Let’s teach our feet to make these two important shapes.

  • Pronate better: Put one foot forward the length of your normal stride. Place a towel under the heel from the back and another under the toes from the front. As in the previous exercise bring your body forward over top of the front leg while staying upright. Fully relax your front foot and let the arches drop down to the ground. Bring your body forward and back, relaxing the foot each time. Get even more pronation and get the knee involved by rotating your body towards your midline as you come forward, letting the knee go where it wants to go as you relax your arches.
  • Supinate better: standing with feet at hip width apart and a towel under your heel from the inside. Shift 95% of your weight onto the foot. Let the pressure under your foot travel sideways into your heel and straight your knee as you shift. Once you are comfortable with this movement, straighten your knee while rotating your while body including the chest, pelvis and leg in the direction you’re shifting (it’ll feel like a golf swing). If you find that the ball of your big toe is coming up off the floor, place a towel under the ball of your big toe from the inside and keep an awareness of the ball of the toe and towel never losing contact.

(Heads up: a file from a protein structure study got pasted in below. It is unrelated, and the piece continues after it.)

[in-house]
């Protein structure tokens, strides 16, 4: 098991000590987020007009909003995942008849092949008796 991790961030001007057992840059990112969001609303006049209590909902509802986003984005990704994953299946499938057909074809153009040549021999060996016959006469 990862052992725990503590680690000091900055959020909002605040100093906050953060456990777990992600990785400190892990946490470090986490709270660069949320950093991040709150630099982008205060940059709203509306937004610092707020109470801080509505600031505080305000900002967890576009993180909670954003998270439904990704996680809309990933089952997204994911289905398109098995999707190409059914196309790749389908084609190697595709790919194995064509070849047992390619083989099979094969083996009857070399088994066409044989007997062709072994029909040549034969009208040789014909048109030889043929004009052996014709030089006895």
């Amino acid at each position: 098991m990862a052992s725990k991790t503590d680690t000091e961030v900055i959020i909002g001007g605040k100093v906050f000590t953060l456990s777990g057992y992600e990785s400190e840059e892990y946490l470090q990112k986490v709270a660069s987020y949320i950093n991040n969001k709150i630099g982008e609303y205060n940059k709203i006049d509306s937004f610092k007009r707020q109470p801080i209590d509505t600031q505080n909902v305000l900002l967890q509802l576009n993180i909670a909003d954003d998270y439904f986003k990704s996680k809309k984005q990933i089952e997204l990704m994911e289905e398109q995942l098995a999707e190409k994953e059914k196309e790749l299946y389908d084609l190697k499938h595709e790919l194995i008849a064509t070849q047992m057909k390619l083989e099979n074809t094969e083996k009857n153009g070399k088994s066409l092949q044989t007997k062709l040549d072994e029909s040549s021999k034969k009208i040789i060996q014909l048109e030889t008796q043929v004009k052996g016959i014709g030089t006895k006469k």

Get more stable on your feet

Having a stable, wide tripod under your foot is essential to good balance and being able to fully take advantage of all the muscles you have in your foot. Like the foundation of a building, a wonky foundation makes for a wonky structure above it. Most of us have narrow tripods and can benefit from getting a much wider base of support. Ideally our tripod should be under the ball of the big toe, ball of the little toe and centre of the back of your heel. 

This exercise will remind your nervous system of where the floor is and how much nicer it is to have a wide, stable tripod under your foot.

  • Restore your tripod: Put one foot forward the length of your normal stride. Place a towel under the ball of your baby toe and another under the ball of your big toe. This should bring the outside of your feet up off the ground and letting the arch under the remaining three toes have space to drop to the ground. Bringing your weight forward and back like you did in your pronation exercise, let the foot relax and allow your nervous system to discover what a wider tripod can feel like.

Want extra credit?

Try this free course Refurbish Your Feet. It includes videos of the exercises in this article and incorporates the movements of the entire leg and hip, which are common sources of lack of good foot function and associated aches and pains.

Photos courtesy MVPhotography